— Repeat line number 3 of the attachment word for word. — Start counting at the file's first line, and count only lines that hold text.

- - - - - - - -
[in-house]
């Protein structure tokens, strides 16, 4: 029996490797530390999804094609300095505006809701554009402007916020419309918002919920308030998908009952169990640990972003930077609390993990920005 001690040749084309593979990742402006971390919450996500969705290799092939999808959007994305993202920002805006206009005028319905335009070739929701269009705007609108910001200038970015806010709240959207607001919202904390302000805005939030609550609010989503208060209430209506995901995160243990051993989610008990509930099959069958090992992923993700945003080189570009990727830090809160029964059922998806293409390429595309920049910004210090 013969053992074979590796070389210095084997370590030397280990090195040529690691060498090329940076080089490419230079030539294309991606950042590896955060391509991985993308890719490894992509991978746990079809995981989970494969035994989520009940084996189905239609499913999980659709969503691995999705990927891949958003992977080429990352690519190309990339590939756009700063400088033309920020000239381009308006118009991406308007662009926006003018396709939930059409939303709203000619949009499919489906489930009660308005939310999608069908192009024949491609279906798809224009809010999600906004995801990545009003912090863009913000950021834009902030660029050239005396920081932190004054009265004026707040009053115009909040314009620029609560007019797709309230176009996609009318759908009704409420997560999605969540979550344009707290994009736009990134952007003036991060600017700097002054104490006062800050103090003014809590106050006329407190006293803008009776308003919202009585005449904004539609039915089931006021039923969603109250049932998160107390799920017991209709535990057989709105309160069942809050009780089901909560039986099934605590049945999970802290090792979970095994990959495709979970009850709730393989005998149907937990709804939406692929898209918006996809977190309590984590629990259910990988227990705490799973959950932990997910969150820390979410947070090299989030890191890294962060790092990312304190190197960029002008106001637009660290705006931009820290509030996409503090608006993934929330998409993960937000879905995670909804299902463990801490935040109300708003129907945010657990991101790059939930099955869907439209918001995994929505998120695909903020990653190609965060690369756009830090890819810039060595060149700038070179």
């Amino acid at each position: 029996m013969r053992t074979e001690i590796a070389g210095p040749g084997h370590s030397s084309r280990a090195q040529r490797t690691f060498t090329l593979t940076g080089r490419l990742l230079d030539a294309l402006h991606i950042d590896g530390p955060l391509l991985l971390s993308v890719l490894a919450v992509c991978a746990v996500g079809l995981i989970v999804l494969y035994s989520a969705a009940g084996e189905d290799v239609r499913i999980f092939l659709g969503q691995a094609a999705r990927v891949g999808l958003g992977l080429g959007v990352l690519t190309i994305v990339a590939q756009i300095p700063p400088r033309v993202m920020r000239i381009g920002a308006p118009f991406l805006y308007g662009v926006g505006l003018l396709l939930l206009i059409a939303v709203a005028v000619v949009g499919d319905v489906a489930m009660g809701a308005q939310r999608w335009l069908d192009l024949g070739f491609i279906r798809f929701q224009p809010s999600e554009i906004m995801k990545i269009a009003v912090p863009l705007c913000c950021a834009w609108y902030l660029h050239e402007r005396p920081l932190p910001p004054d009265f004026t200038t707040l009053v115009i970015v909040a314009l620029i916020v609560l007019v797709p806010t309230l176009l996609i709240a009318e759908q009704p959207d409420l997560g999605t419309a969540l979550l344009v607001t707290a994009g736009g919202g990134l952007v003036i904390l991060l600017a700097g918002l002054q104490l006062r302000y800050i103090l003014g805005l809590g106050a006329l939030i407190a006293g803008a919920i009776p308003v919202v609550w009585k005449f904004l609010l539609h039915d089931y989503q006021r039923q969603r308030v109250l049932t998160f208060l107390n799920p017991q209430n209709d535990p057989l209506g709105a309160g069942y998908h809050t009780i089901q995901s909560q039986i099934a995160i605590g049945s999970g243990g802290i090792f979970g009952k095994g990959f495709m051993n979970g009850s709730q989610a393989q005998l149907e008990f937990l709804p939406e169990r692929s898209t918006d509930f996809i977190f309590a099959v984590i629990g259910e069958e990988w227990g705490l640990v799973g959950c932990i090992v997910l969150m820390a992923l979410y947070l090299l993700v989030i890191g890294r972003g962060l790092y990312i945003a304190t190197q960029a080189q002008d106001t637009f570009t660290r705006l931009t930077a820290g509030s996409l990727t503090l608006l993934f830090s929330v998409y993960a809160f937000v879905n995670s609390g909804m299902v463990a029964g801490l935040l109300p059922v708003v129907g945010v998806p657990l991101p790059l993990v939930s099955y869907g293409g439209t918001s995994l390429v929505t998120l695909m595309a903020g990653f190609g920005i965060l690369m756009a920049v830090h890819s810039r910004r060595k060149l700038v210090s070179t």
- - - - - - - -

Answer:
């Amino acid at each position: 029996m013969r053992t074979e001690i590796a070389g210095p040749g084997h370590s030397s084309r280990a090195q040529r490797t690691f060498t090329l593979t940076g080089r490419l990742l230079d030539a294309l402006h991606i950042d590896g530390p955060l391509l991985l971390s993308v890719l490894a919450v992509c991978a746990v996500g079809l995981i989970v999804l494969y035994s989520a969705a009940g084996e189905d290799v239609r499913i999980f092939l659709g969503q691995a094609a999705r990927v891949g999808l958003g992977l080429g959007v990352l690519t190309i994305v990339a590939q756009i300095p700063p400088r033309v993202m920020r000239i381009g920002a308006p118009f991406l805006y308007g662009v926006g505006l003018l396709l939930l206009i059409a939303v709203a005028v000619v949009g499919d319905v489906a489930m009660g809701a308005q939310r999608w335009l069908d192009l024949g070739f491609i279906r798809f929701q224009p809010s999600e554009i906004m995801k990545i269009a009003v912090p863009l705007c913000c950021a834009w609108y902030l660029h050239e402007r005396p920081l932190p910001p004054d009265f004026t200038t707040l009053v115009i970015v909040a314009l620029i916020v609560l007019v797709p806010t309230l176009l996609i709240a009318e759908q009704p959207d409420l997560g999605t419309a969540l979550l344009v607001t707290a994009g736009g919202g990134l952007v003036i904390l991060l600017a700097g918002l002054q104490l006062r302000y800050i103090l003014g805005l809590g106050a006329l939030i407190a006293g803008a919920i009776p308003v919202v609550w009585k005449f904004l609010l539609h039915d089931y989503q006021r039923q969603r308030v109250l049932t998160f208060l107390n799920p017991q209430n209709d535990p057989l209506g709105a309160g069942y998908h809050t009780i089901q995901s909560q039986i099934a995160i605590g049945s999970g243990g802290i090792f979970g009952k095994g990959f495709m051993n979970g009850s709730q989610a393989q005998l149907e008990f937990l709804p939406e169990r692929s898209t918006d509930f996809i977190f309590a099959v984590i629990g259910e069958e990988w227990g705490l640990v799973g959950c932990i090992v997910l969150m820390a992923l979410y947070l090299l993700v989030i890191g890294r972003g962060l790092y990312i945003a304190t190197q960029a080189q002008d106001t637009f570009t660290r705006l931009t930077a820290g509030s996409l990727t503090l608006l993934f830090s929330v998409y993960a809160f937000v879905n995670s609390g909804m299902v463990a029964g801490l935040l109300p059922v708003v129907g945010v998806p657990l991101p790059l993990v939930s099955y869907g293409g439209t918001s995994l390429v929505t998120l695909m595309a903020g990653f190609g920005i965060l690369m756009a920049v830090h890819s810039r910004r060595k060149l700038v210090s070179t």